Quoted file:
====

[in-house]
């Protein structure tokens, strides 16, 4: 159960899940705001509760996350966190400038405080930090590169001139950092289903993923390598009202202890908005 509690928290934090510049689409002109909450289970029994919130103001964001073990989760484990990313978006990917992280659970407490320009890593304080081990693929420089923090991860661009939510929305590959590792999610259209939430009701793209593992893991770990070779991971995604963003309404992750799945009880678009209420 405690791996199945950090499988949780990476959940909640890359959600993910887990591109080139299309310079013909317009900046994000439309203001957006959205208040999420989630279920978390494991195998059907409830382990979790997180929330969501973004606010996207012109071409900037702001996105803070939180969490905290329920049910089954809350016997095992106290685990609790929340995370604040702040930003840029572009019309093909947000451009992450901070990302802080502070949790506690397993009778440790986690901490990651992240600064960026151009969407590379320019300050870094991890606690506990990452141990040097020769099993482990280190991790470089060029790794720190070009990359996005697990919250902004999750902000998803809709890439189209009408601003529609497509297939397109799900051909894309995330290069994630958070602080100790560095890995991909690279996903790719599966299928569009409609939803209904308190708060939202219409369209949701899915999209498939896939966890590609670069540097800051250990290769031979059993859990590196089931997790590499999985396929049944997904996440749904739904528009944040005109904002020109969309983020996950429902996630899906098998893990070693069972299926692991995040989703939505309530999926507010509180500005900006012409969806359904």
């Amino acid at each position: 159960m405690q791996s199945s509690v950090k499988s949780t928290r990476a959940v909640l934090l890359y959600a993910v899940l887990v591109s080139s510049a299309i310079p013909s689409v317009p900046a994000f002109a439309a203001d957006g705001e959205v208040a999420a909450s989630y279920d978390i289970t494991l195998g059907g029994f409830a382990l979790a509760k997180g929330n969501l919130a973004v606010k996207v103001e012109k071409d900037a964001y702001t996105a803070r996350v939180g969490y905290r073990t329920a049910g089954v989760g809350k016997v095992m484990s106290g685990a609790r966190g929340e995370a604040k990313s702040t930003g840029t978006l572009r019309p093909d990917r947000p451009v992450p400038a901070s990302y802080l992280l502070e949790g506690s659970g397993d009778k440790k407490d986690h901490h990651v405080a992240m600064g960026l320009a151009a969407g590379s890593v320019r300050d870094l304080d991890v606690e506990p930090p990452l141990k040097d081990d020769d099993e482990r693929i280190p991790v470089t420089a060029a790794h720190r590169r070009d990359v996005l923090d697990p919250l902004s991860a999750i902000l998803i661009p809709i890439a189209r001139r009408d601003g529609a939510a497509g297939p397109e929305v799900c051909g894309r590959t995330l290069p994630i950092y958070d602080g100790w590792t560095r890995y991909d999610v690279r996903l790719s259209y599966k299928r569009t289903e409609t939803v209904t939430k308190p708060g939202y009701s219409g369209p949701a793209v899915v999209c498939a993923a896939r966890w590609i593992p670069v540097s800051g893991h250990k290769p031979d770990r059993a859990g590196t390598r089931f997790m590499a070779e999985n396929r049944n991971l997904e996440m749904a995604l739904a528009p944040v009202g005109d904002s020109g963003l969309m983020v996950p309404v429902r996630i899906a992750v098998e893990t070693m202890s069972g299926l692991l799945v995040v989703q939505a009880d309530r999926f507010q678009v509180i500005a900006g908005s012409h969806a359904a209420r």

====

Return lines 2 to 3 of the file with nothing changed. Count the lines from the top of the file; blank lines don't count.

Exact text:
């Protein structure tokens, strides 16, 4: 159960899940705001509760996350966190400038405080930090590169001139950092289903993923390598009202202890908005 509690928290934090510049689409002109909450289970029994919130103001964001073990989760484990990313978006990917992280659970407490320009890593304080081990693929420089923090991860661009939510929305590959590792999610259209939430009701793209593992893991770990070779991971995604963003309404992750799945009880678009209420 405690791996199945950090499988949780990476959940909640890359959600993910887990591109080139299309310079013909317009900046994000439309203001957006959205208040999420989630279920978390494991195998059907409830382990979790997180929330969501973004606010996207012109071409900037702001996105803070939180969490905290329920049910089954809350016997095992106290685990609790929340995370604040702040930003840029572009019309093909947000451009992450901070990302802080502070949790506690397993009778440790986690901490990651992240600064960026151009969407590379320019300050870094991890606690506990990452141990040097020769099993482990280190991790470089060029790794720190070009990359996005697990919250902004999750902000998803809709890439189209009408601003529609497509297939397109799900051909894309995330290069994630958070602080100790560095890995991909690279996903790719599966299928569009409609939803209904308190708060939202219409369209949701899915999209498939896939966890590609670069540097800051250990290769031979059993859990590196089931997790590499999985396929049944997904996440749904739904528009944040005109904002020109969309983020996950429902996630899906098998893990070693069972299926692991995040989703939505309530999926507010509180500005900006012409969806359904």
């Amino acid at each position: 159960m405690q791996s199945s509690v950090k499988s949780t928290r990476a959940v909640l934090l890359y959600a993910v899940l887990v591109s080139s510049a299309i310079p013909s689409v317009p900046a994000f002109a439309a203001d957006g705001e959205v208040a999420a909450s989630y279920d978390i289970t494991l195998g059907g029994f409830a382990l979790a509760k997180g929330n969501l919130a973004v606010k996207v103001e012109k071409d900037a964001y702001t996105a803070r996350v939180g969490y905290r073990t329920a049910g089954v989760g809350k016997v095992m484990s106290g685990a609790r966190g929340e995370a604040k990313s702040t930003g840029t978006l572009r019309p093909d990917r947000p451009v992450p400038a901070s990302y802080l992280l502070e949790g506690s659970g397993d009778k440790k407490d986690h901490h990651v405080a992240m600064g960026l320009a151009a969407g590379s890593v320019r300050d870094l304080d991890v606690e506990p930090p990452l141990k040097d081990d020769d099993e482990r693929i280190p991790v470089t420089a060029a790794h720190r590169r070009d990359v996005l923090d697990p919250l902004s991860a999750i902000l998803i661009p809709i890439a189209r001139r009408d601003g529609a939510a497509g297939p397109e929305v799900c051909g894309r590959t995330l290069p994630i950092y958070d602080g100790w590792t560095r890995y991909d999610v690279r996903l790719s259209y599966k299928r569009t289903e409609t939803v209904t939430k308190p708060g939202y009701s219409g369209p949701a793209v899915v999209c498939a993923a896939r966890w590609i593992p670069v540097s800051g893991h250990k290769p031979d770990r059993a859990g590196t390598r089931f997790m590499a070779e999985n396929r049944n991971l997904e996440m749904a995604l739904a528009p944040v009202g005109d904002s020109g963003l969309m983020v996950p309404v429902r996630i899906a992750v098998e893990t070693m202890s069972g299926l692991l799945v995040v989703q939505a009880d309530r999926f507010q678009v509180i500005a900006g908005s012409h969806a359904a209420r």